Dec 07 2010

TSA releases list of SOPs — but says they’re all secret

Eleven months after the deadline for their response set by the Freedom Of Information Act (FOIA), the TSA has finally responded to our request for the TSA “Standard Operating Procedures” referred to in December 2009 testimony to Congress by TSA Acting Administrator Gale Rossides.

The TSA did give us the list of SOPs (the first time this has been disclosed), but withheld the SOPs themselves in their entirely.  [We have appealed that withholding.]

There are no laws or published regulations defining what the TSA is permitted to do, and what travelers are required to submit to, in the name of TSA “screening”.  As a result, the TSA’s “Standard Operating Procedures” — even though they aren’t binding on either the TSA or travelers — are the most detailed written documentation of what is “supposed” to happen at TSA checkpoints.

We are entitled to know what powers the TSA claims over us, and what rules they claim we have to follow.

If public-spirited leakers have access to any of these documents, we encourage you to make them public, directly or through us, through Wikileaks, or through other investigative reporters:

  • Screening Checkpoint SOP
  • Screening Management SOP
  • Checked Baggage SOP
  • Advanced Imaging Technology (WBI) [listed twice — does this mean that there are 2 such SOPs?]
  • Playbook SOP
  • Colorimetric SOP
  • Stand Off Detection
  • Visible Intermodal Protection and Response
  • Bomb Appraisal Officer
  • SPOT
Dec 07 2010

Phil Mocek’s trial continued to Thursday, December 9th

What is the TSA afraid of?

TSA: Goon squad or Keystone rent-a-cops?

When the case of State of New Mexico v. Phillip Mocek (misspelled in the court docket as “Moesack”) was called this morning in Bernalillo County Metropolitan Court in Albuquerque, the defense was ready for trial.

But Assistant District Attorney Dan Rislove claimed that he had only just yesterday learned of the existence of additional video evidence, and needed more time to review this video.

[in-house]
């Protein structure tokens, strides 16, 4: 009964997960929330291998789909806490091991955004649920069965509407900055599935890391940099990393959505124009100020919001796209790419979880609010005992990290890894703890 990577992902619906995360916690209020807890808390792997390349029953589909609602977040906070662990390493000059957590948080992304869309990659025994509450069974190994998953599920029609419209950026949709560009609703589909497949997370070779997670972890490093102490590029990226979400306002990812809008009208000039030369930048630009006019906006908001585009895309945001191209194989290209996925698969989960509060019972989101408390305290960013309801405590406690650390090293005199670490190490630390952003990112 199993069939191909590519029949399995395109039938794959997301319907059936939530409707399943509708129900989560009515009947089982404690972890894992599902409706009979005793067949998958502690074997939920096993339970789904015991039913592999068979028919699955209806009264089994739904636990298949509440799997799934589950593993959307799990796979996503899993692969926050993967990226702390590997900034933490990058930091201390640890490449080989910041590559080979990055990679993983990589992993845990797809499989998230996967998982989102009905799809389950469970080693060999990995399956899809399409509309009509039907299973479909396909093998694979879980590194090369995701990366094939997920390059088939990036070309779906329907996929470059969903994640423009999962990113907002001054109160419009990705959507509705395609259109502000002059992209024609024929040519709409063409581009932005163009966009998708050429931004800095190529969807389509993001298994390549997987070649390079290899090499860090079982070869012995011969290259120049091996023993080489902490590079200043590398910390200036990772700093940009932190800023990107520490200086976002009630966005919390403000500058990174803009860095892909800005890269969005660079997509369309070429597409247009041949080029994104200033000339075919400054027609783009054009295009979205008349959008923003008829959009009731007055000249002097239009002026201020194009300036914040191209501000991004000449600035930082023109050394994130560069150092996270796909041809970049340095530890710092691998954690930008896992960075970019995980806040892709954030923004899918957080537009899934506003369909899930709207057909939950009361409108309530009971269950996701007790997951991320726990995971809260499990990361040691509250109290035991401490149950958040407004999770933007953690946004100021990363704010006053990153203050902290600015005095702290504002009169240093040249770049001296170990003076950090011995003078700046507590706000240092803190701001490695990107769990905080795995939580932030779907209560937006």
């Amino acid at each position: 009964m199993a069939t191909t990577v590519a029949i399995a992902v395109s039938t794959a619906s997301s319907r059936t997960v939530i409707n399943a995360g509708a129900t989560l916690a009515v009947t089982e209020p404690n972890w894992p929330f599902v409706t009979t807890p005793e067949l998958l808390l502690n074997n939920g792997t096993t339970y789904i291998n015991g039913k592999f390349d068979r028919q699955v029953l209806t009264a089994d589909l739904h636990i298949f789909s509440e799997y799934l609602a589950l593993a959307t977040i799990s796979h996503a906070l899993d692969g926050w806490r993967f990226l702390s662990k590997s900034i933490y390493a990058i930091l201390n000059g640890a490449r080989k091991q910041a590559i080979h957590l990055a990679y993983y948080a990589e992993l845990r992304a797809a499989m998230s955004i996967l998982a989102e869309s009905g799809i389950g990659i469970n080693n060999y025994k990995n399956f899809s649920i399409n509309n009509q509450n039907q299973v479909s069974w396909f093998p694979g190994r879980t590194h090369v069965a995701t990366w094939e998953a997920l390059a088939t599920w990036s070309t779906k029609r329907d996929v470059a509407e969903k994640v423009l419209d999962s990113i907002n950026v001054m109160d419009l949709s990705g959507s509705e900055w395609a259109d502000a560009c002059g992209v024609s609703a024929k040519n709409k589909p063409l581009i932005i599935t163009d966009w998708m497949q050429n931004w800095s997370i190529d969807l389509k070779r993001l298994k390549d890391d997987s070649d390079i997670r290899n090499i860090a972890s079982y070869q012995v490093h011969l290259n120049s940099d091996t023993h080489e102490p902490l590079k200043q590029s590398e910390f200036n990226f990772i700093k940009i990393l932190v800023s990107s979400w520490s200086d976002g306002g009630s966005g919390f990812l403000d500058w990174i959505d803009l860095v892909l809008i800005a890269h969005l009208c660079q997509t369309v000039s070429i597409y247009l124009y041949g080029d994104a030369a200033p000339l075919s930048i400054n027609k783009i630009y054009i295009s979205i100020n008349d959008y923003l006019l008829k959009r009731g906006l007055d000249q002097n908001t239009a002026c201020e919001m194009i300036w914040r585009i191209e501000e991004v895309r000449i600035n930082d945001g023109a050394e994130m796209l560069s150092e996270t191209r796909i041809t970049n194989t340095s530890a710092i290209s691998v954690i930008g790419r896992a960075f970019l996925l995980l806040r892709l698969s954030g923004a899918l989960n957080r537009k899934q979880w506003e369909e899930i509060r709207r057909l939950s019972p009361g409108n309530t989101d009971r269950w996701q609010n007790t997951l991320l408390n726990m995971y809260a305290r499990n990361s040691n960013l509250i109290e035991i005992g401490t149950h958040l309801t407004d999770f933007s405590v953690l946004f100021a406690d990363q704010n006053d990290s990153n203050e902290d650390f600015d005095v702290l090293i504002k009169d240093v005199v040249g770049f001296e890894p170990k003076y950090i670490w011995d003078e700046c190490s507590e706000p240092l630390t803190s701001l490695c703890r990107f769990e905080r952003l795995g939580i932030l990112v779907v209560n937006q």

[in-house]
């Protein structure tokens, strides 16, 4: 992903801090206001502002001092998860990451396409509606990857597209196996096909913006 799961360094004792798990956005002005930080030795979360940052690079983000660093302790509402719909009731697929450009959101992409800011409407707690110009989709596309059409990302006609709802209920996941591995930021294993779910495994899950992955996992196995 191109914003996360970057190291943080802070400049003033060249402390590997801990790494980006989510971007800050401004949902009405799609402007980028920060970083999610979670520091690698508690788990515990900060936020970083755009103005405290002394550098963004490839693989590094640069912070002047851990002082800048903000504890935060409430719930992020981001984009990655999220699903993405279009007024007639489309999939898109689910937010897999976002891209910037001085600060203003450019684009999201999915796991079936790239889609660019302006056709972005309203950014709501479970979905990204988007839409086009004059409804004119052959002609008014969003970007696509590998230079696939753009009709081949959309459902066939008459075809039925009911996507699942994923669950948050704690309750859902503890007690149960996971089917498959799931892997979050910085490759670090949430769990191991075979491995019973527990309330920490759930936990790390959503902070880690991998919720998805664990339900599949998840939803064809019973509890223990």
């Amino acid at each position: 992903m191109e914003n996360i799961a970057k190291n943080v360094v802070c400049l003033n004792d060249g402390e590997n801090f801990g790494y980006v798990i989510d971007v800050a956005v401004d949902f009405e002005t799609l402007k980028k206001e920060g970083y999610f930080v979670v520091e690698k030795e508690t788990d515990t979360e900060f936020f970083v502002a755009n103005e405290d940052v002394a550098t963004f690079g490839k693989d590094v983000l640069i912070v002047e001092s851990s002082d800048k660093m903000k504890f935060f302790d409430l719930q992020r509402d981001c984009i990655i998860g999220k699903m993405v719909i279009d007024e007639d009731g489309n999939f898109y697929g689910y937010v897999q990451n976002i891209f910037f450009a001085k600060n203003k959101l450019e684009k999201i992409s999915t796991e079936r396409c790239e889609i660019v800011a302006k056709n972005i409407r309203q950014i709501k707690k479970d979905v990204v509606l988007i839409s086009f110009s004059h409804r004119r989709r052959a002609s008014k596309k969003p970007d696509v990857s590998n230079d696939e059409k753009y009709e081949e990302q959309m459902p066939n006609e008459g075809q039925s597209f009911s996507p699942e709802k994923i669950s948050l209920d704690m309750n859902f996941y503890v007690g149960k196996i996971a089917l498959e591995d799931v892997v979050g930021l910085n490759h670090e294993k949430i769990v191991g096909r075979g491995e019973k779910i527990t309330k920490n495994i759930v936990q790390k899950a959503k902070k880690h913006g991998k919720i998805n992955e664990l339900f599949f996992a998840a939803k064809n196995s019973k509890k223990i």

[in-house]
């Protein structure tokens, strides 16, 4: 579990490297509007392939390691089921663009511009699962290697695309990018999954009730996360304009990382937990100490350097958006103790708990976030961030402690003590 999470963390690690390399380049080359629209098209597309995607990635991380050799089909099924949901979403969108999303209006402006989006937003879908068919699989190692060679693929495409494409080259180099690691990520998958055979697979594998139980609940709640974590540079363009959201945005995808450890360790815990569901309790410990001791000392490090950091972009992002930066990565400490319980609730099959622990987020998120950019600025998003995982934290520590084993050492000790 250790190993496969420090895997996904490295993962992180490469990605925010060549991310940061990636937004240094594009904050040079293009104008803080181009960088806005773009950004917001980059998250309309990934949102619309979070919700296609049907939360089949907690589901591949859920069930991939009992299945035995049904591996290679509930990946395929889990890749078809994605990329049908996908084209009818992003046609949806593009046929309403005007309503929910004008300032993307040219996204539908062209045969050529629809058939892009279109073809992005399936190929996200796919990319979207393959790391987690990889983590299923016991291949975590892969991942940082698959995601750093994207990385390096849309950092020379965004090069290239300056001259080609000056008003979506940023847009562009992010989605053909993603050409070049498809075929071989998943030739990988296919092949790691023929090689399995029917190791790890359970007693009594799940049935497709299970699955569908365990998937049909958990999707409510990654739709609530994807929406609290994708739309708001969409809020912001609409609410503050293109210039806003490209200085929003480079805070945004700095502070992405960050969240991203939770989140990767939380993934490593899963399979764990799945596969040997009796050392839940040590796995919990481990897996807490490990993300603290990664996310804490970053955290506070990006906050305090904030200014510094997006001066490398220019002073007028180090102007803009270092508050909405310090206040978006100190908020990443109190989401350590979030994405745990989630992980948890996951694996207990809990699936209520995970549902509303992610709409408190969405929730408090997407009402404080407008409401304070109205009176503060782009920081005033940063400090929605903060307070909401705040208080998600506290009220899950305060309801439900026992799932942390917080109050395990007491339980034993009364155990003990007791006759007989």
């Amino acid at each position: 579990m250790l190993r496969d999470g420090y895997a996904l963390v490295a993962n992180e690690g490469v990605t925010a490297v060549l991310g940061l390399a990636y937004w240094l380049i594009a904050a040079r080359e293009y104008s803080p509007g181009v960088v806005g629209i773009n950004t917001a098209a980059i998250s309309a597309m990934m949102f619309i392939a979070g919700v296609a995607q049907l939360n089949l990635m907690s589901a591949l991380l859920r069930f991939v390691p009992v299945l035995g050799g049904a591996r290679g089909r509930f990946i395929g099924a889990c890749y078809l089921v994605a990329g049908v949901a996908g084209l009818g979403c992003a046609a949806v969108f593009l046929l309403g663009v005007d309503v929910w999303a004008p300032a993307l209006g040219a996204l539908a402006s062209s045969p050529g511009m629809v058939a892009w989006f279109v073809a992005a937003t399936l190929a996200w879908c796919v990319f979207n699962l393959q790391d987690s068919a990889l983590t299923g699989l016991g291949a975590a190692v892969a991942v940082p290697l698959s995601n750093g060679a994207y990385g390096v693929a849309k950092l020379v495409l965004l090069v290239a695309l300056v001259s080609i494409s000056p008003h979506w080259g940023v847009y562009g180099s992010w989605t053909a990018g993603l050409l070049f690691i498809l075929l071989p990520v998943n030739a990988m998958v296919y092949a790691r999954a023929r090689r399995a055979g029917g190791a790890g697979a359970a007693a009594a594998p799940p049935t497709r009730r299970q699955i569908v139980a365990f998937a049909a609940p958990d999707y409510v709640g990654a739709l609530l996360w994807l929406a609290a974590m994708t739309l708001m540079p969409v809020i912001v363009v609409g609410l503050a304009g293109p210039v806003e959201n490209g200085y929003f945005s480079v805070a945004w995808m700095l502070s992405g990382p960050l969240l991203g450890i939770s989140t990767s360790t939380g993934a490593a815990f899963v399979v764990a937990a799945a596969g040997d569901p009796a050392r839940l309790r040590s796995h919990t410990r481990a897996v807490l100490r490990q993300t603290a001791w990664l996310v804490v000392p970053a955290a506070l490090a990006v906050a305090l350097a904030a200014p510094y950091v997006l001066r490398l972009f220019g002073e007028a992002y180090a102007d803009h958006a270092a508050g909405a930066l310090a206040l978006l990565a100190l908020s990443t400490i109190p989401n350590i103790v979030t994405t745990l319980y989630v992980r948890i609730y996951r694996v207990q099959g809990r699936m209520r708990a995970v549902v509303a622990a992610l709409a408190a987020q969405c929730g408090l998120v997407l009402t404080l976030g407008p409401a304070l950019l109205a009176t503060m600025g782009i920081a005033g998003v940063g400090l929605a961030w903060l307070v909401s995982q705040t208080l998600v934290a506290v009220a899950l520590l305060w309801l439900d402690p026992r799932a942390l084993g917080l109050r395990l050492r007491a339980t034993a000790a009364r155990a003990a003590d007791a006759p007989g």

Defense attorney Molly Schmidt-Nowara told the court that the prosecution had already been aware of the existence of this video, but agreed to a 2-day delay of the trial until 9 a.m. Thursday morning, December 9th, to allow the prosecutor more time to review the video.

Most of the Albuquerque police and TSA “officers” (not) already identified in the videos and other records released in response to Mr. Mocek’s requests for public records were present in court.

But when (by prior arrangement and with the court’s explicit prior permission) we began photographing those in attendance, the TSA and police became visibly agitated, to the point of apparent near-panic. They got the prosecutor to point out our camera to Judge Kevin Fitzwater. Judge Fitzwater, however, said that he was already aware of our camera and audio recorder and had given us permission to use them as long we didn’t record or photograph members of the jury pool, none of whom were yet in the room.

Meanwhile, the men from the TSA held up manila folders for the remainder of the hearing to hide their faces — already familiar from their own videos and surveillance camera photos — from any photos after our first one reproduced above.  It seems that the intense fear of public scrutiny they showed in going after Mr. Mocek for allegedly trying to take photos at the checkpoint at ABQ continues today, and extends even into a courtroom where the defendant has a Constitutional right to a public trial.

What is the TSA trying to hide?

Stay tuned. We’ll be there when Phil Mocek returns to court in Albuquerque on Thursday morning.

[Update: We’ll be talking about the case with Adam Kokesh on KIVA 1550 AM in ABQ and online from 9-11 p.m. MT tonight.  Video archive of the show.]